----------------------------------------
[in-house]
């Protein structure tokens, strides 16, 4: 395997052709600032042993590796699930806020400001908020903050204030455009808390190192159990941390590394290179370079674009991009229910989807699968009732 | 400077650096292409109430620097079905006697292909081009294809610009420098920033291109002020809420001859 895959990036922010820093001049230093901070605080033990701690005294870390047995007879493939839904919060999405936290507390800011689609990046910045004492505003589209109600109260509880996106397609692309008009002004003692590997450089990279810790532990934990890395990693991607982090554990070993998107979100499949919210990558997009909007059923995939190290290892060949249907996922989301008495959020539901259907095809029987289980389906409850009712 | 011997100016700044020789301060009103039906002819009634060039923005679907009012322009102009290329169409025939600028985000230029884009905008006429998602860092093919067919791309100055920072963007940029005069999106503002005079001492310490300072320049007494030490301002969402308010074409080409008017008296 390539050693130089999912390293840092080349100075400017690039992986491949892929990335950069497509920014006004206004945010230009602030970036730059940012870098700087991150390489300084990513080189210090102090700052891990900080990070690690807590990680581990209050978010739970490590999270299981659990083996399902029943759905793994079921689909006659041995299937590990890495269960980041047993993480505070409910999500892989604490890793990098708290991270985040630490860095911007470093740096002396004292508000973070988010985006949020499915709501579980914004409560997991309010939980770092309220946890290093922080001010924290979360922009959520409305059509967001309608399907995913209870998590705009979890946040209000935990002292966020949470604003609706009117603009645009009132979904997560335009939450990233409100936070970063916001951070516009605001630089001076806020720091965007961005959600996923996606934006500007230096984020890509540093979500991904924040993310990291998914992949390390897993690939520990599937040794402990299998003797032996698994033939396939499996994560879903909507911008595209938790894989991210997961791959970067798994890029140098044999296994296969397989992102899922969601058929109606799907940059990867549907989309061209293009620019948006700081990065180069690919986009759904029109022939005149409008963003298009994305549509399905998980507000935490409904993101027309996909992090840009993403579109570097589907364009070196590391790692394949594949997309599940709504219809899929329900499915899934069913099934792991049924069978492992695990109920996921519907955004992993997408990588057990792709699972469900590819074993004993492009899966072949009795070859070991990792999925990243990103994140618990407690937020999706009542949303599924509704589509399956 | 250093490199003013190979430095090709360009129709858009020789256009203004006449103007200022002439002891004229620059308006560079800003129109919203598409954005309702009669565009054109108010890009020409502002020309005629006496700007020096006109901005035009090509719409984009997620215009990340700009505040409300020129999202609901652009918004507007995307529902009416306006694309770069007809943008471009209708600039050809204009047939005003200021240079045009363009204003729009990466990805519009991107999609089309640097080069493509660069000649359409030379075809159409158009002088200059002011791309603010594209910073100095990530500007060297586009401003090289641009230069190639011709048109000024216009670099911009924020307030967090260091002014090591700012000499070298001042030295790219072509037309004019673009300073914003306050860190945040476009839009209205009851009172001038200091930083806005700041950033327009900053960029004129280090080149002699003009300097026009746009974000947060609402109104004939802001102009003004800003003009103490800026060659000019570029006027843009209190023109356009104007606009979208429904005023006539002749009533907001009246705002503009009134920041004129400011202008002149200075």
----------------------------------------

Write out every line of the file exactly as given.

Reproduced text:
[in-house]
């Protein structure tokens, strides 16, 4: 395997052709600032042993590796699930806020400001908020903050204030455009808390190192159990941390590394290179370079674009991009229910989807699968009732 | 400077650096292409109430620097079905006697292909081009294809610009420098920033291109002020809420001859 895959990036922010820093001049230093901070605080033990701690005294870390047995007879493939839904919060999405936290507390800011689609990046910045004492505003589209109600109260509880996106397609692309008009002004003692590997450089990279810790532990934990890395990693991607982090554990070993998107979100499949919210990558997009909007059923995939190290290892060949249907996922989301008495959020539901259907095809029987289980389906409850009712 | 011997100016700044020789301060009103039906002819009634060039923005679907009012322009102009290329169409025939600028985000230029884009905008006429998602860092093919067919791309100055920072963007940029005069999106503002005079001492310490300072320049007494030490301002969402308010074409080409008017008296 390539050693130089999912390293840092080349100075400017690039992986491949892929990335950069497509920014006004206004945010230009602030970036730059940012870098700087991150390489300084990513080189210090102090700052891990900080990070690690807590990680581990209050978010739970490590999270299981659990083996399902029943759905793994079921689909006659041995299937590990890495269960980041047993993480505070409910999500892989604490890793990098708290991270985040630490860095911007470093740096002396004292508000973070988010985006949020499915709501579980914004409560997991309010939980770092309220946890290093922080001010924290979360922009959520409305059509967001309608399907995913209870998590705009979890946040209000935990002292966020949470604003609706009117603009645009009132979904997560335009939450990233409100936070970063916001951070516009605001630089001076806020720091965007961005959600996923996606934006500007230096984020890509540093979500991904924040993310990291998914992949390390897993690939520990599937040794402990299998003797032996698994033939396939499996994560879903909507911008595209938790894989991210997961791959970067798994890029140098044999296994296969397989992102899922969601058929109606799907940059990867549907989309061209293009620019948006700081990065180069690919986009759904029109022939005149409008963003298009994305549509399905998980507000935490409904993101027309996909992090840009993403579109570097589907364009070196590391790692394949594949997309599940709504219809899929329900499915899934069913099934792991049924069978492992695990109920996921519907955004992993997408990588057990792709699972469900590819074993004993492009899966072949009795070859070991990792999925990243990103994140618990407690937020999706009542949303599924509704589509399956 | 250093490199003013190979430095090709360009129709858009020789256009203004006449103007200022002439002891004229620059308006560079800003129109919203598409954005309702009669565009054109108010890009020409502002020309005629006496700007020096006109901005035009090509719409984009997620215009990340700009505040409300020129999202609901652009918004507007995307529902009416306006694309770069007809943008471009209708600039050809204009047939005003200021240079045009363009204003729009990466990805519009991107999609089309640097080069493509660069000649359409030379075809159409158009002088200059002011791309603010594209910073100095990530500007060297586009401003090289641009230069190639011709048109000024216009670099911009924020307030967090260091002014090591700012000499070298001042030295790219072509037309004019673009300073914003306050860190945040476009839009209205009851009172001038200091930083806005700041950033327009900053960029004129280090080149002699003009300097026009746009974000947060609402109104004939802001102009003004800003003009103490800026060659000019570029006027843009209190023109356009104007606009979208429904005023006539002749009533907001009246705002503009009134920041004129400011202008002149200075």